OF FEAR AND FOREIGNERS
A story of xenophobia
By George Makari
During the summer and fall of 1900, when the World’s Fair was underway in Paris, French newspapers ran a series of reports on a formidable threat suddenly emerging from China: “xenophobia“, they nicknamed it. At the same time as their capital celebrated the dawn of globalization and the inexorable flattening of the earth, readers in France have been informed that there is a conflict with”xenophobesWas a dangerous part of the new reality.
The trouble had started the previous winter when a group of impoverished villagers in Shandong Province, with aptitude for martial arts and believing themselves to be immune to gunfire, chanted “Destroy the aliens” as they mounted an insurgency. desperate against the European missionaries and colonizers taking over. their country. The Boxer Rebellion, according to George Makari in “Of Fear and Strangers: A History of Xenophobia”, his captivating, meticulous and sometimes exasperating meditation on a subject which has annoyed human society at least since the dawn of consciousness, has marked a new and ironic turning point in the trajectory of a hitherto obscure term. “Xenophobia no longer applied to a rare medical disease or to a broad rivalry between Western nations,” he observes. “This now served as an explanation for the daunting problems Western globalists might encounter in the East, where an irrational and violent hatred of all foreigners might take hold.”
The lack of self-awareness and defensive projection exhibited by European powers throughout the period of colonial expansion is considerable. Much like Makari’s efforts to trace the evolution of his elusive and ambiguous descriptor. It was not the first time that the ancient Greek terms for “foreigner” and “fear” were linked, but the French-speaking framework of the Boxer Rebellion was the moment when the concept became mainstream and xenophobia became “a clarifying word ”to name an increasingly relevant phenomenon in many colonial contexts.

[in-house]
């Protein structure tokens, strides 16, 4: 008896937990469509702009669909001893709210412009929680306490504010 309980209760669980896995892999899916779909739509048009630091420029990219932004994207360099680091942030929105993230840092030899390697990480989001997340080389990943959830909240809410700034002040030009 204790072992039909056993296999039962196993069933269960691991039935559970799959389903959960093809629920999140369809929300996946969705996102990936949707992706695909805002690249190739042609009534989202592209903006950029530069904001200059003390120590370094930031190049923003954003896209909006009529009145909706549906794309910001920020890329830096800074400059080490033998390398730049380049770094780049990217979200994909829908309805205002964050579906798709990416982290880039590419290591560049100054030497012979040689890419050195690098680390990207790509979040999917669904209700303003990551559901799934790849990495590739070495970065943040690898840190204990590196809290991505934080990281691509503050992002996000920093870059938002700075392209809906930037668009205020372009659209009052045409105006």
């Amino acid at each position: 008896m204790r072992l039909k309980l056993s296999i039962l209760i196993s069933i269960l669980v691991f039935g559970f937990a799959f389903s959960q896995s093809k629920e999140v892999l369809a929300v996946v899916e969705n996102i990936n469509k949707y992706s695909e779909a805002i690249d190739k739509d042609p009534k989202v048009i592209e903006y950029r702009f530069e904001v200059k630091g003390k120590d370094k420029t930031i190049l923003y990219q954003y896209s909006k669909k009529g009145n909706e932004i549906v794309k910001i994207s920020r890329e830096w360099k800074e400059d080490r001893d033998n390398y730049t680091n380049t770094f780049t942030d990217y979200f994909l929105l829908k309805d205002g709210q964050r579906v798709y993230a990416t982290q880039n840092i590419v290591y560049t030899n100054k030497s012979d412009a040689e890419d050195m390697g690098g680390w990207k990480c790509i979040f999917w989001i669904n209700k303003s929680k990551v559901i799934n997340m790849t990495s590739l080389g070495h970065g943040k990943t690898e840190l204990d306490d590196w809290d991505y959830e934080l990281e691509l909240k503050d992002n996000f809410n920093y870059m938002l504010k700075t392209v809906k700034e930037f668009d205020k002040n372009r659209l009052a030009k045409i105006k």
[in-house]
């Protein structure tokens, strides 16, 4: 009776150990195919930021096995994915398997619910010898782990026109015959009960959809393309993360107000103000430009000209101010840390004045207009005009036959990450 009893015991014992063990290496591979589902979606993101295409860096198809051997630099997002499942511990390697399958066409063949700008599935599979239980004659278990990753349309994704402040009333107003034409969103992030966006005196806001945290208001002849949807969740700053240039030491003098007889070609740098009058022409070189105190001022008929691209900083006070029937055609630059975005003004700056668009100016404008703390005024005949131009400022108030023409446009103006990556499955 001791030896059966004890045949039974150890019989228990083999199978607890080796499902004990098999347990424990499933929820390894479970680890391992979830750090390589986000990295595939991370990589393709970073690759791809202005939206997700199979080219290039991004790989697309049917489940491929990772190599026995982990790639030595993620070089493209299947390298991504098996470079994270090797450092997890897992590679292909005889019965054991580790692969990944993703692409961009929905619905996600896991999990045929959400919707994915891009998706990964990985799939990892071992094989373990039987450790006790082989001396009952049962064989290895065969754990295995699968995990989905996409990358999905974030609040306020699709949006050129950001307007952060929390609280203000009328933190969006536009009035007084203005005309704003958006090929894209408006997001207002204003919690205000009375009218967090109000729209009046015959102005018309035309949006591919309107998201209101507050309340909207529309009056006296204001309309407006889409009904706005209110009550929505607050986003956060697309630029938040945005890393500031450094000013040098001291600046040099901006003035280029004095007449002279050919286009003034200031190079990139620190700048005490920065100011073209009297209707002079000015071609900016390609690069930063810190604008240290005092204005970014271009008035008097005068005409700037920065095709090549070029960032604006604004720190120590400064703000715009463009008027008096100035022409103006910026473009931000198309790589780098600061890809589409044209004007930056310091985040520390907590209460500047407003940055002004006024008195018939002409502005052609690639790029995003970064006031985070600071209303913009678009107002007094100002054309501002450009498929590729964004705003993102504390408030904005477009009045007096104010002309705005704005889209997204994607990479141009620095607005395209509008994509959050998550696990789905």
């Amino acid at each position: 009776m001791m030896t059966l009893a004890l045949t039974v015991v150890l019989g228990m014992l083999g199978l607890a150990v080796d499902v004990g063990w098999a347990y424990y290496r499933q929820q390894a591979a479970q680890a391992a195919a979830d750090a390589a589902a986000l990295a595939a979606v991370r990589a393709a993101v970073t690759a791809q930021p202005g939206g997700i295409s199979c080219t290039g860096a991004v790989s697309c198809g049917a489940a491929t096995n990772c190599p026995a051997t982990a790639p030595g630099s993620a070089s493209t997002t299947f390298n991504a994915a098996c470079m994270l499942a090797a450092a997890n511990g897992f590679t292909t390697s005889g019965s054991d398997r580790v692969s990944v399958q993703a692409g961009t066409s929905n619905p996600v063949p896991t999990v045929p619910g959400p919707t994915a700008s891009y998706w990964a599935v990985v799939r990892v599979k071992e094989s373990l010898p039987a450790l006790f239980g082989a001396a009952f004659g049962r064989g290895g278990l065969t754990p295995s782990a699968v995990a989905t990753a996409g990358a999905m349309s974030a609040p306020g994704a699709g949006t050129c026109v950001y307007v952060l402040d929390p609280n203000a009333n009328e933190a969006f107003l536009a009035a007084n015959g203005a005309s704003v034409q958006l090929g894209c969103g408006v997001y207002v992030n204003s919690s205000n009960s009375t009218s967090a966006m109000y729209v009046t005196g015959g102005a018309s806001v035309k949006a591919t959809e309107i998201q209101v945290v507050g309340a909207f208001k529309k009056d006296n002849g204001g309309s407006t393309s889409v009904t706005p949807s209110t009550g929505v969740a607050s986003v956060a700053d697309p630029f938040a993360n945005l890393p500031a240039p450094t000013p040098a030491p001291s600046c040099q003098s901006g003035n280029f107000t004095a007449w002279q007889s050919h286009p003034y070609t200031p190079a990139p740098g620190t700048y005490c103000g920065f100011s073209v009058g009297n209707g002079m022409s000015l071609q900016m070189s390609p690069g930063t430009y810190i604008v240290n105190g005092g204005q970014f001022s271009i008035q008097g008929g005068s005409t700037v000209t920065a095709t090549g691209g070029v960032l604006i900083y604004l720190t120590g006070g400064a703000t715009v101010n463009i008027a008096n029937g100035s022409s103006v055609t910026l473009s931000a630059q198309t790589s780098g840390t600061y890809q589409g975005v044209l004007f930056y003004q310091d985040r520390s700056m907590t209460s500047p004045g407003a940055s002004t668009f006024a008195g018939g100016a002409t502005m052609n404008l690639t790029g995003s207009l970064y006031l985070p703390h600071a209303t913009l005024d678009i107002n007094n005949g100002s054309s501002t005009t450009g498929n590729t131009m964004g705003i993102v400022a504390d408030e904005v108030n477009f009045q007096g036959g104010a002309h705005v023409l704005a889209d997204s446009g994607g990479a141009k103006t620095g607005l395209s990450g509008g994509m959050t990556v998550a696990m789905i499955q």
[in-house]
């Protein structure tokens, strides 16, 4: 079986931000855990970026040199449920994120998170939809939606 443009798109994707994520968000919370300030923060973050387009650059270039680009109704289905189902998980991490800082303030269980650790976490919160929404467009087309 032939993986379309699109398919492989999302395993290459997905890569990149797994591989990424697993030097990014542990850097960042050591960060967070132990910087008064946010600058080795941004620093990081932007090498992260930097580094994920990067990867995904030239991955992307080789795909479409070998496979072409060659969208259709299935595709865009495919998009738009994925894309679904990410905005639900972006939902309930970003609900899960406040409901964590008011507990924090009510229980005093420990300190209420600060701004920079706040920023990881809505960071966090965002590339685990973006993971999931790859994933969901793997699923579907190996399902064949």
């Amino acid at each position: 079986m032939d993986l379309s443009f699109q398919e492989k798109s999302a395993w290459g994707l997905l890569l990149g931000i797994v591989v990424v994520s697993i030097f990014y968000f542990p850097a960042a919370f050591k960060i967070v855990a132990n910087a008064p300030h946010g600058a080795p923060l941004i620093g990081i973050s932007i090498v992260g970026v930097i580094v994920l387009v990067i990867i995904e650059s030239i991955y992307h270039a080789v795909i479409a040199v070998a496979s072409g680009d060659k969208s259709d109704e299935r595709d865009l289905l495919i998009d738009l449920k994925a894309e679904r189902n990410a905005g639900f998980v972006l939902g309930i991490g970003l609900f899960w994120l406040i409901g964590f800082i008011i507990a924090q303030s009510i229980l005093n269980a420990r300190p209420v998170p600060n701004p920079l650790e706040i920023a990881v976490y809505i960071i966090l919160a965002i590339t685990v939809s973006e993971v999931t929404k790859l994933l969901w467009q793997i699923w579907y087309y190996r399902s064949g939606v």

Makari, psychiatrist and historian, weaves a fascinating but powerfully disturbing series of examples of hatred (and exploitation) of foreigners alongside the internal dissent that such encounters have always sparked. Long before the British, French, Russians, Germans, Americans and Japanese divided the Qing Empire, the Spanish crown had brutalized the native inhabitants of Hispaniola, excusing the assault with surprisingly similar justifications. The humanizing spirit animating this book and anticipating all the hard-earned progress that we can claim by looking back since the 21st century was born out of this genocidal calamity.
Makari’s admiration for Bartolomé de Las Casas, a man whom Borges memorably denigrated as “this strange variant of the species. philanthropist, is contagious. As a boy in the late 1400s, Las Casas was presented with a black slave when his father returned to Seville after an expedition with Columbus. At the age of 18 he also left for Santo Domingo, where he became a land and slave owner who initially did not think twice about the larger system of which he was a part. Although we are all trapped in the norms and prejudices of our time, some of us are capable of radical independence. “At a later date, perhaps after witnessing a massacre of Taino Indians in Cuba,” writes Makari, “Las Casas became uncomfortable. He frees his vassals, returns to Europe and takes his Dominican orders.
Incredibly, during the height of the Inquisition, he succeeded in publishing without punishment accounts denouncing crimes committed under the auspices of the crown and in the name of Christianity. Perhaps it was because it was virtually impossible to account for the extent of orgiastic violence. “Who will believe this?” Makari quotes him lamenting on the page before an illustration from “A Short Account of the Destruction of the Indies” by Las Casas, which depicts Spanish soldiers cutting off the hands and noses of countless Native Americans. . “I myself am an eyewitness writing this, I can hardly believe it.”